That Wednesday after the move, I was at John's press conference as reporters danced around the subject. Never one to shy away from a question, I asked simply: "John, isn't firing your offensive coordinator with three weeks left in the season sort of like dancing on the edge of chaos?"
John was slightly miffed by the question and responded, "Chaos? That's ridiculous." He then walked away before circling back to me.
"What kind of question was that?" asked John, who is never one to back away from a confrontation like his brother. Unlike Jim, however, John doesn't quite sell it. His face is in an almost perpetual grin, as if there is no one in the world who has a better life than him.
"Well, John, some people would say that move is a little out there. But I appreciate your response," I said.
Seemingly satisfied he had been heard, John walked away.
Nearly two weeks ago, in the Baltimore locker room after its AFC championship game victory at New England, John was smiling broadly, taking pictures with all sorts of people and answering questions at length. Even as he stood there nearly an hour after the game, his sweatshirt splotched with water and sweat, he couldn't have been happier and not a negative word came from his mouth.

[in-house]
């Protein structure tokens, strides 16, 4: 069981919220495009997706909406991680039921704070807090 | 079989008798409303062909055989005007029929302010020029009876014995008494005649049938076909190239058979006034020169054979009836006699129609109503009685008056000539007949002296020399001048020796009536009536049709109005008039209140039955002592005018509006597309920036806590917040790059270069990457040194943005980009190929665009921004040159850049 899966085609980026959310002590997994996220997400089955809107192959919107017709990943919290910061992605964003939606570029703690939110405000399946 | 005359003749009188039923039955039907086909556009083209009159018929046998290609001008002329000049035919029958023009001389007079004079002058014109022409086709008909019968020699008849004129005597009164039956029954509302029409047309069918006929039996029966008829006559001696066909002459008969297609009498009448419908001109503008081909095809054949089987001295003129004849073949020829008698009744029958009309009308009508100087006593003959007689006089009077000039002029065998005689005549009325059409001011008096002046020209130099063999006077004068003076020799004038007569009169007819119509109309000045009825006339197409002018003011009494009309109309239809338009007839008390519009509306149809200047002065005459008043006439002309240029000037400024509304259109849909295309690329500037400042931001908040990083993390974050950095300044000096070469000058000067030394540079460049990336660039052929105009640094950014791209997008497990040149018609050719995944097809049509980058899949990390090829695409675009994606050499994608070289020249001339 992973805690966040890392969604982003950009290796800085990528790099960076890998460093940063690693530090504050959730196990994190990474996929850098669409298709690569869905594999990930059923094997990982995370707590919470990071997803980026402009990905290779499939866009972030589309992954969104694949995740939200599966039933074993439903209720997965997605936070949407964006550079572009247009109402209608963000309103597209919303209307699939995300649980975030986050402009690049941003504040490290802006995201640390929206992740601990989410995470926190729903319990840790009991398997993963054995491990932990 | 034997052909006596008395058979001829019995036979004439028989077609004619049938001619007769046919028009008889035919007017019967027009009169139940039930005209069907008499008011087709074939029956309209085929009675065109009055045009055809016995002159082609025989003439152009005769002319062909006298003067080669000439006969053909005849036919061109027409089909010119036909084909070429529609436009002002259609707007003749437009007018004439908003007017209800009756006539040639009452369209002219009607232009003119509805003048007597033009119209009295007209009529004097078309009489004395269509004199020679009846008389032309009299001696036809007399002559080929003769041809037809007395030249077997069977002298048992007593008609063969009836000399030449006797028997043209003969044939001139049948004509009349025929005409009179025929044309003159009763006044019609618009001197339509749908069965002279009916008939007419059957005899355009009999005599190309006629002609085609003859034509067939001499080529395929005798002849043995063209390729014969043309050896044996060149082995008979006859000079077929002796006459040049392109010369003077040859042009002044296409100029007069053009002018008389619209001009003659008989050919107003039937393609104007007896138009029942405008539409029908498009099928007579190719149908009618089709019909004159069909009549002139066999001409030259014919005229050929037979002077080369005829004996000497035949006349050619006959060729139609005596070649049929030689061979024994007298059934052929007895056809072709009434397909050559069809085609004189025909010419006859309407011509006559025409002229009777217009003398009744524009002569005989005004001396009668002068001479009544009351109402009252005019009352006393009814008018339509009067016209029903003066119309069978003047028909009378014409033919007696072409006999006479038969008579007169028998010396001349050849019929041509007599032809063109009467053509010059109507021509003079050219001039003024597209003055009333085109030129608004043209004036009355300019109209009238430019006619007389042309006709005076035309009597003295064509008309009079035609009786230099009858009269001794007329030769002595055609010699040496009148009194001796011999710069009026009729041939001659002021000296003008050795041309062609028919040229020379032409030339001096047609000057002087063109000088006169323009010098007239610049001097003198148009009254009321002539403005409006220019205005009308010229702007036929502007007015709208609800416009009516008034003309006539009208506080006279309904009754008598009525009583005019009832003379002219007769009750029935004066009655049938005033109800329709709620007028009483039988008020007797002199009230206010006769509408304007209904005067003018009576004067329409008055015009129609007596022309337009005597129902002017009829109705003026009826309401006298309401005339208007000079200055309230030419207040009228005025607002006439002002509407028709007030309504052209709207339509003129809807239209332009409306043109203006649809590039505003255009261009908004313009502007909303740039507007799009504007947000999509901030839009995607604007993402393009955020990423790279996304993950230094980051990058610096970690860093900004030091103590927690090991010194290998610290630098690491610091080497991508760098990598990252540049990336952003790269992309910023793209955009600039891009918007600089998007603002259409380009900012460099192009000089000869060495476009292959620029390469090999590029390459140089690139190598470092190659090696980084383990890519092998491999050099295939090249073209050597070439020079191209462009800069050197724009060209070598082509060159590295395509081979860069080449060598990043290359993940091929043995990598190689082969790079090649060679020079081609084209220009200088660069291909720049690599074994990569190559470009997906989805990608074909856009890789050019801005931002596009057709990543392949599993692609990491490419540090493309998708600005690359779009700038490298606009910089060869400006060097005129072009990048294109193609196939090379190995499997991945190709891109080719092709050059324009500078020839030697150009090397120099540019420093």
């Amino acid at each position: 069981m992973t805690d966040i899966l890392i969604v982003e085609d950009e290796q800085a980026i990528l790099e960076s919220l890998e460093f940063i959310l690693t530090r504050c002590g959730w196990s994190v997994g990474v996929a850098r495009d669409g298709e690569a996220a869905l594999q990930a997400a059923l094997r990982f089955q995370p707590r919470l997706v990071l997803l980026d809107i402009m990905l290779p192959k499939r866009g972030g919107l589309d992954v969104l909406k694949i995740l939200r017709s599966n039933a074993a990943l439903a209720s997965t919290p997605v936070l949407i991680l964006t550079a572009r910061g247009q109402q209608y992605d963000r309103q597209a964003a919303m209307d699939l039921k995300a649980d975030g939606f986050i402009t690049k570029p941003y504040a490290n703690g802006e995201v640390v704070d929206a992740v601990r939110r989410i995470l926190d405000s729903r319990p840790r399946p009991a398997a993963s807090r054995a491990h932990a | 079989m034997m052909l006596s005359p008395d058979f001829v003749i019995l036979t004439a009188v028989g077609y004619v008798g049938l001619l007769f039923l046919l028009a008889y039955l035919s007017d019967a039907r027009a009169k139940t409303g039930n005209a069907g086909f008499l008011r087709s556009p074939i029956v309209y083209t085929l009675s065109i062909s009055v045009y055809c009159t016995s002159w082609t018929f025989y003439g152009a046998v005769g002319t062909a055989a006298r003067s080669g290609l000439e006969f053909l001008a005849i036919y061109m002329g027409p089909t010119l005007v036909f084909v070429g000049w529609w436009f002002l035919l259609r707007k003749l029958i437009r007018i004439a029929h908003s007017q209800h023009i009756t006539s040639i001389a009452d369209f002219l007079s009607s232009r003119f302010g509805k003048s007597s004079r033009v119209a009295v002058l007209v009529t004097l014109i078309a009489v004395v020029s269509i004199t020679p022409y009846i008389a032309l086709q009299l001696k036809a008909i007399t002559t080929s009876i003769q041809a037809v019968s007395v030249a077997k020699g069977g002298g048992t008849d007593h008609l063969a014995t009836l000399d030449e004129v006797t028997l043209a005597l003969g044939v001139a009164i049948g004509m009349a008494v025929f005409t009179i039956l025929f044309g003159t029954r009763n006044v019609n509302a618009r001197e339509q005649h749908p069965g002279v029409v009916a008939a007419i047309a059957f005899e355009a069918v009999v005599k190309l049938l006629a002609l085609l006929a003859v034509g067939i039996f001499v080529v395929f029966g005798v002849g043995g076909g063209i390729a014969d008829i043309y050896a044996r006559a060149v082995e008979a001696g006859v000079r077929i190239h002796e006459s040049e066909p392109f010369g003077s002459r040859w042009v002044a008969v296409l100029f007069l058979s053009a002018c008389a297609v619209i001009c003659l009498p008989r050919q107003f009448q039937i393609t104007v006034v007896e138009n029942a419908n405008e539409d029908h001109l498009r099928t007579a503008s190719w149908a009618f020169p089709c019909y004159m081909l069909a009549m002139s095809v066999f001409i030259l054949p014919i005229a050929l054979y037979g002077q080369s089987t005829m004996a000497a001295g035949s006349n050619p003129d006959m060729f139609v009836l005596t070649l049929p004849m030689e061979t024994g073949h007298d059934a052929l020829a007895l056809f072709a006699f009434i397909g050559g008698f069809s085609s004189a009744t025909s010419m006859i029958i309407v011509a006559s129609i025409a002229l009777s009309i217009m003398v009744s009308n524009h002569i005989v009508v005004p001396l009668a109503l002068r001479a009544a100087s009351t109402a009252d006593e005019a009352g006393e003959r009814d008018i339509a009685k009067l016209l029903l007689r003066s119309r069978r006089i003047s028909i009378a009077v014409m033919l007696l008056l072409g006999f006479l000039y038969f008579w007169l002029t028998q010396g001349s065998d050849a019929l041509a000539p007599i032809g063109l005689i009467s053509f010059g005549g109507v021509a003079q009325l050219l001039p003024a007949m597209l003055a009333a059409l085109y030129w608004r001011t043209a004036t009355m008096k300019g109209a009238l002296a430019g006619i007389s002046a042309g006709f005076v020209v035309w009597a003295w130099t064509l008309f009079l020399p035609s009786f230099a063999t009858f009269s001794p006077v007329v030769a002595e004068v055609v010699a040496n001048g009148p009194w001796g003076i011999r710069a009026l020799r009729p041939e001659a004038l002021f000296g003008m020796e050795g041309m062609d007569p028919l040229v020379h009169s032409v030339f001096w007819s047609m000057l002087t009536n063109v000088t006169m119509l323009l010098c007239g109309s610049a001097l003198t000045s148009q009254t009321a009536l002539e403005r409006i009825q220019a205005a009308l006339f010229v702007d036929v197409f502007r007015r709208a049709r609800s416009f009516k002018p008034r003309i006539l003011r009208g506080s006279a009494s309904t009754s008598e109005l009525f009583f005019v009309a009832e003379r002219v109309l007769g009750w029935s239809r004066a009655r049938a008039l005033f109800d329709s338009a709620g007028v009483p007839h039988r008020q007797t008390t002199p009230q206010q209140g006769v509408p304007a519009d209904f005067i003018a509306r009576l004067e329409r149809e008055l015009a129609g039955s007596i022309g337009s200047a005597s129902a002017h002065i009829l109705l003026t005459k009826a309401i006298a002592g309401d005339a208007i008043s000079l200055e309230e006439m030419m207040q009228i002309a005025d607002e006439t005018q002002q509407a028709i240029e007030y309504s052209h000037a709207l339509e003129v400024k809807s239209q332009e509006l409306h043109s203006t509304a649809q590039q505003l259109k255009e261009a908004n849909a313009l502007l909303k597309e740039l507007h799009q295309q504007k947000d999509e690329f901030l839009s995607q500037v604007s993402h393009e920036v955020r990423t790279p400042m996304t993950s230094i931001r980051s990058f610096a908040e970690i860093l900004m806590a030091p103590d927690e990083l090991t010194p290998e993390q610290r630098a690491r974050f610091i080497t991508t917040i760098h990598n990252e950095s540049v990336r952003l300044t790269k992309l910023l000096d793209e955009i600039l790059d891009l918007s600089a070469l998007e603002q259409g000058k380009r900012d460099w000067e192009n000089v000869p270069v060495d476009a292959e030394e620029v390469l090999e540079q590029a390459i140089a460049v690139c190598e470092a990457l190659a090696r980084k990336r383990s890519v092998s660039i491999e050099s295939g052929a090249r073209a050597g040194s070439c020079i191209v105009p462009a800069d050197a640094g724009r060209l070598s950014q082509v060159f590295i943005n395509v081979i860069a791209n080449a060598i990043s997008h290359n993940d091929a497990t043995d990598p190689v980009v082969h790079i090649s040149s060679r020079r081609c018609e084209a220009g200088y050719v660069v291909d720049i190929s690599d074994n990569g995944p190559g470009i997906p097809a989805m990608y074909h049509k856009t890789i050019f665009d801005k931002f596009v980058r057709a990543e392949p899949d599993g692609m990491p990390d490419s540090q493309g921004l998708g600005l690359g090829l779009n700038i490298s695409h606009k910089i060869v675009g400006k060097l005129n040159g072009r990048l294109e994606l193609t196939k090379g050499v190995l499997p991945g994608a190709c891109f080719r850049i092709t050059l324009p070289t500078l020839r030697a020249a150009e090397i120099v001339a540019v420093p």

As I walked away from him, I looked back and said, "So much for chaos, John."
John gave me a quizzical look and asked, "Chaos?"
"Don't you remember, 'Edge of chaos?' " I asked.
"Oh yeah," John said as he let out a laugh and smiled.
Not exactly the reaction of a man driven by negativity.
DRIVEN TO LISTEN
Jim's football career was fueled by negativity. Before he became the starter at Michigan, many observers thought he was getting the job merely because of his father Jack's strong ties to coach Bo Schembechler. Like so many athletes who live to prove others wrong, he turned the negative into a positive and had a solid college career that eventually led to him becoming a late first-round pick by the Bears.
He carved out a solid-but-unspectacular 15-year career in the NFL. He was never a great passer or an overwhelming runner. He was just enough of both to make it work out as he bounced through several organizations, including the 2001 campaign in which he never played.
When he turned to coaching, he used an approach built on being fueled by negativity. At Stanford, he used to tell his players that they had to find a way to, "Make it suck" every day in practice.
"If you make it suck, then the game is easy," former Stanford and current Steelers guard David DeCastro said, mimicking his former coach. "It was an interesting way to look at it."